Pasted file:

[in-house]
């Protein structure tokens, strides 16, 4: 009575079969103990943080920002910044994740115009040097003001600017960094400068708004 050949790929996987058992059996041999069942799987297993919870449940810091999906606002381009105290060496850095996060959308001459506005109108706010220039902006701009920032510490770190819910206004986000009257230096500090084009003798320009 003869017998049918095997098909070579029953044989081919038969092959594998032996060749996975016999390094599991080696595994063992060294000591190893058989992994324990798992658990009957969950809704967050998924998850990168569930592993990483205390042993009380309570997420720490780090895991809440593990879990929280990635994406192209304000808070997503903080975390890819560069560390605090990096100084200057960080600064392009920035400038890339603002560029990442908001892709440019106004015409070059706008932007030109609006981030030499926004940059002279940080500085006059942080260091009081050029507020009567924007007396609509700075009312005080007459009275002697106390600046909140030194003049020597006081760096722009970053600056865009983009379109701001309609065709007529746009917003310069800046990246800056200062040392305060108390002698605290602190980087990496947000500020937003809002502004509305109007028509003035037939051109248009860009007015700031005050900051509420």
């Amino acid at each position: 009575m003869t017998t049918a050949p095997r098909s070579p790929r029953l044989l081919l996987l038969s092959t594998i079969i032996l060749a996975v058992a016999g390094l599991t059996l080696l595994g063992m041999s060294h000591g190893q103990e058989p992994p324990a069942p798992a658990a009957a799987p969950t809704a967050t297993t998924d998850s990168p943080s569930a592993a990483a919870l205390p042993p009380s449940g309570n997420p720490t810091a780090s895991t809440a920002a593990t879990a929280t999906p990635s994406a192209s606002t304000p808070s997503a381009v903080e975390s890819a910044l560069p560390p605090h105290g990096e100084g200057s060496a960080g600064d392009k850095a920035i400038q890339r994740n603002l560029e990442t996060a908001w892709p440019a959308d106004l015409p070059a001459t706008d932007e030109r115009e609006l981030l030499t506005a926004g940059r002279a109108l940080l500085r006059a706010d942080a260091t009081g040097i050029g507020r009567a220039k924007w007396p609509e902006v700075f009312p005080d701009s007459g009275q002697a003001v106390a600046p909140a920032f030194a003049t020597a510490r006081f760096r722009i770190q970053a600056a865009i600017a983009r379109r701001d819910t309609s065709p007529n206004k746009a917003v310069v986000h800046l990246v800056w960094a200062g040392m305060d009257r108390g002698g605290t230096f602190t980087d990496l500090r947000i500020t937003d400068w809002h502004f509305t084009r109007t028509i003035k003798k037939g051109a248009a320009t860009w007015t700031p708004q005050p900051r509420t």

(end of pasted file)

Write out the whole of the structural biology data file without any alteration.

[in-house]
């Protein structure tokens, strides 16, 4: 009575079969103990943080920002910044994740115009040097003001600017960094400068708004 050949790929996987058992059996041999069942799987297993919870449940810091999906606002381009105290060496850095996060959308001459506005109108706010220039902006701009920032510490770190819910206004986000009257230096500090084009003798320009 003869017998049918095997098909070579029953044989081919038969092959594998032996060749996975016999390094599991080696595994063992060294000591190893058989992994324990798992658990009957969950809704967050998924998850990168569930592993990483205390042993009380309570997420720490780090895991809440593990879990929280990635994406192209304000808070997503903080975390890819560069560390605090990096100084200057960080600064392009920035400038890339603002560029990442908001892709440019106004015409070059706008932007030109609006981030030499926004940059002279940080500085006059942080260091009081050029507020009567924007007396609509700075009312005080007459009275002697106390600046909140030194003049020597006081760096722009970053600056865009983009379109701001309609065709007529746009917003310069800046990246800056200062040392305060108390002698605290602190980087990496947000500020937003809002502004509305109007028509003035037939051109248009860009007015700031005050900051509420």
């Amino acid at each position: 009575m003869t017998t049918a050949p095997r098909s070579p790929r029953l044989l081919l996987l038969s092959t594998i079969i032996l060749a996975v058992a016999g390094l599991t059996l080696l595994g063992m041999s060294h000591g190893q103990e058989p992994p324990a069942p798992a658990a009957a799987p969950t809704a967050t297993t998924d998850s990168p943080s569930a592993a990483a919870l205390p042993p009380s449940g309570n997420p720490t810091a780090s895991t809440a920002a593990t879990a929280t999906p990635s994406a192209s606002t304000p808070s997503a381009v903080e975390s890819a910044l560069p560390p605090h105290g990096e100084g200057s060496a960080g600064d392009k850095a920035i400038q890339r994740n603002l560029e990442t996060a908001w892709p440019a959308d106004l015409p070059a001459t706008d932007e030109r115009e609006l981030l030499t506005a926004g940059r002279a109108l940080l500085r006059a706010d942080a260091t009081g040097i050029g507020r009567a220039k924007w007396p609509e902006v700075f009312p005080d701009s007459g009275q002697a003001v106390a600046p909140a920032f030194a003049t020597a510490r006081f760096r722009i770190q970053a600056a865009i600017a983009r379109r701001d819910t309609s065709p007529n206004k746009a917003v310069v986000h800046l990246v800056w960094a200062g040392m305060d009257r108390g002698g605290t230096f602190t980087d990496l500090r947000i500020t937003d400068w809002h502004f509305t084009r109007t028509i003035k003798k037939g051109a248009a320009t860009w007015t700031p708004q005050p900051r509420t």